A pandemic transits the orb (3)

Por: José Antonio Michelena


The pandemic unfeded by The Covid-19 has shocked the world and made it clear that despite all the technological advancement we have come to, nature can charge us dearly for our mistakes, and that globalization is excellent for expanding viruses.

As each nation has charted its strategies, its own crisis management, we have convened a group of intellectuals from diverse countries to put into context, from their respective nations, this current, globalized scourge of humanity.

They are scientists, professors, writers, journalists, communicators, who will leave their voices here to transmit their experiences, information, opinions. By sharing them, they encourage us to feel that protection that knowledge and ideas provide, something we need very much at this hour.


Alejandro Madrigal
Alejandro Madrigal

By Alejandro Madrigal*

The new coronavirus has become a serious problem, and now it’s a pandemic. It’s gone out of control, it’s grown at a rate we weren’t prepared for. To respond, with new treatments and drugs at the rate this virus expands on our planet, there has been a massive and global attempt to develop new therapies. This has generated innovations, but there is still a long way to go.

Therapeutic measures to treat it have been divided into:

Vaccine production (which would be ideal).
Decreased transmission of the virus (which depends rather on almost medieval measures, such as quarantine and isolation).
Therapeutic measures to affected patients, from simple treatments, including simple medicines; and options to treat severe respiratory syndrome, ranging from symptomatic, such as oxygen, bronchodilators, some caroteid pulse measurements, corticosteroids, etc., and subsequently more specific scanning, with antiviral medications.

Several of them [antivirals] have been attempted, such as remdesivir, which is very prominent, although recently in Japan studies have been done with other antivirals such as favipiravir; there are other results with lopinavir-ritonavir, which came back negative in New England.

Then come the drugs that can be called immunoregulators, because it has been seen that the inflammatory response is not only due to the effect that the virus produces, but there is a very important response from the body, of the immune system of the organism trying to reject the virus.

This response has been seen under other conditions, for example in so-called cytokine release syndrome, with patients receiving new therapeutic measures, such as shocked patients. There are a large number of substances that the body produces trying to respond, such as interlechins, in particular interlequine 6 (IL-6), which lead to a severe inflammatory process that affects the lung.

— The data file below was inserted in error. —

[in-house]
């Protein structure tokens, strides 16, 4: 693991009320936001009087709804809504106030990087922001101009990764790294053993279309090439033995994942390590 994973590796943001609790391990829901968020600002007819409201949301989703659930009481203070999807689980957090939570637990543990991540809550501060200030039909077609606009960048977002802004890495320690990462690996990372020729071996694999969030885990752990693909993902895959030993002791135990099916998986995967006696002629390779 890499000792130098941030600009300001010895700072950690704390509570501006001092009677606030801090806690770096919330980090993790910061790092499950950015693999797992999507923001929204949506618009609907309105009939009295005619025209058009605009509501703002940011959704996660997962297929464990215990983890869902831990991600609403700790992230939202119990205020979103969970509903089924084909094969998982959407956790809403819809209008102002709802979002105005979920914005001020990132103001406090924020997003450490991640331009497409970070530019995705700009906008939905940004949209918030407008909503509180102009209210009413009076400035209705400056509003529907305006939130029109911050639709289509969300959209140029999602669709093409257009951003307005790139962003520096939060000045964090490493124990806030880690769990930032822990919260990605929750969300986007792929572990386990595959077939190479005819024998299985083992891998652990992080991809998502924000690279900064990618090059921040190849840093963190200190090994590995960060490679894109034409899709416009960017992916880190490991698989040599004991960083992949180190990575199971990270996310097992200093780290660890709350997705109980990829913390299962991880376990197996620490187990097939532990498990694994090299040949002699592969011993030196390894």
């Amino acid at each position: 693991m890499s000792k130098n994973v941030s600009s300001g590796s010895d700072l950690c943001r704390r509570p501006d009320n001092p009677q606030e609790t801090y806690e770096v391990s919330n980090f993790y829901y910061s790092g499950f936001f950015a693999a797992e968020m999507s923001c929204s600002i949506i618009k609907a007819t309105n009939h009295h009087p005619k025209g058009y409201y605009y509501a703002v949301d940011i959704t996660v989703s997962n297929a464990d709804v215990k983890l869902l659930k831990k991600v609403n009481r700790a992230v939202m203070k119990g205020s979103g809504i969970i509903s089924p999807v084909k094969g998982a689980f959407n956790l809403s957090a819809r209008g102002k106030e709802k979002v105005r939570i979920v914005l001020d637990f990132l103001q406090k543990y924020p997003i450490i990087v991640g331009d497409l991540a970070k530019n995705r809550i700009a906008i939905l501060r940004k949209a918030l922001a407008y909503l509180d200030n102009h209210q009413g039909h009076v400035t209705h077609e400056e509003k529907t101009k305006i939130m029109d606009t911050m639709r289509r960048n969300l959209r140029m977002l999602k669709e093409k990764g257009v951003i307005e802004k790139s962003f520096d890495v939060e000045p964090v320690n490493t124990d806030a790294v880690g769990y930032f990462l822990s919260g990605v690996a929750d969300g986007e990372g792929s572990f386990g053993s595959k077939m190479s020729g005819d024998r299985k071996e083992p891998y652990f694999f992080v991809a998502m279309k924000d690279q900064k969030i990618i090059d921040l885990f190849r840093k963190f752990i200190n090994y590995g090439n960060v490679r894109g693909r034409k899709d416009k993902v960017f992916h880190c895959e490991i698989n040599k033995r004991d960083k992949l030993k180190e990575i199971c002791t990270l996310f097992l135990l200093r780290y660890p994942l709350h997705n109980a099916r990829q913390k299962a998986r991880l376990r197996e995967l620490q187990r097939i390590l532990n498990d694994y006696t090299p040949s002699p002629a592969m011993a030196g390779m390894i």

Another theory is that the virus also greatly affects oxygen transmission at the erythrocyte level, and this alters systemic oxygenation. In this way there are drugs that try to attack this problem, such as immunoregulators, such as tosiluzumab, an antibody that blocks IL-6.

Subsequently, slightly stronger measures are already coming, which try to decrease inflammatory processes.

On one side of them has developed what is called cell therapy. There are several studies that are trying to apply Mesenchimal cells that are obtained from the umbilicar cord preferably, and that have an immune modulating effect. There are clinical trials with the use of these cells in Spain, France, and other countries, after initial results in China, which showed, in six patients, a favorable response.

There are other studies with serums of patients who have recovered after infections, to treat infected patients. The results are still in clinical trials. Their effectiveness remains to be seen, but they are very promising.

There are other medicines that try to protect the endothelium, such as Defibrotid, which is being tested. And then there are the drugs that have a little more recognition at the press level, such as hydroxychloroquine, and others, which seem to be promising, but their role is not yet clear.

Recently the company Gilead has released the communication of a drug called remdesivir. According to what has been published in The Times, the response of this drug is impressive, according to a study that has been done in Chicago.

All this is proving that we don’t have control yet. However, the massive response of science has generated more than 180 clinical trials. There are a lot of measures being done, but there are also other things that are not indicated, for example, there were people who said that with Vitamin C and other measures they could prevent it. You have to be very cautious about this.

The end point is that any drug, any drug used should be under critical rigor of clinical trials. They are the ones who have to actually show that there is a benefit and not fall into errors, as happened earlier with pandemics like influenza and other types of viruses, where drugs were used that were subsequently seen not to be effective.

London, 17 April 2020

*ALEJANDRO MADRIGAL FERNANDEZ (born 1953), a specialist in haematological and bone marrow transplants, is scientific director of the Anthony Nolan Research Institute, a centre specializing in blood cancer, and holder of the Chair of Hematology at the Royal Free Hospital & UCL Medical School in London. He has been president, since 2010, of the European blood and Marrow Trasplantation Society. His research is reflected in more than five hundred articles cited thousands of times.

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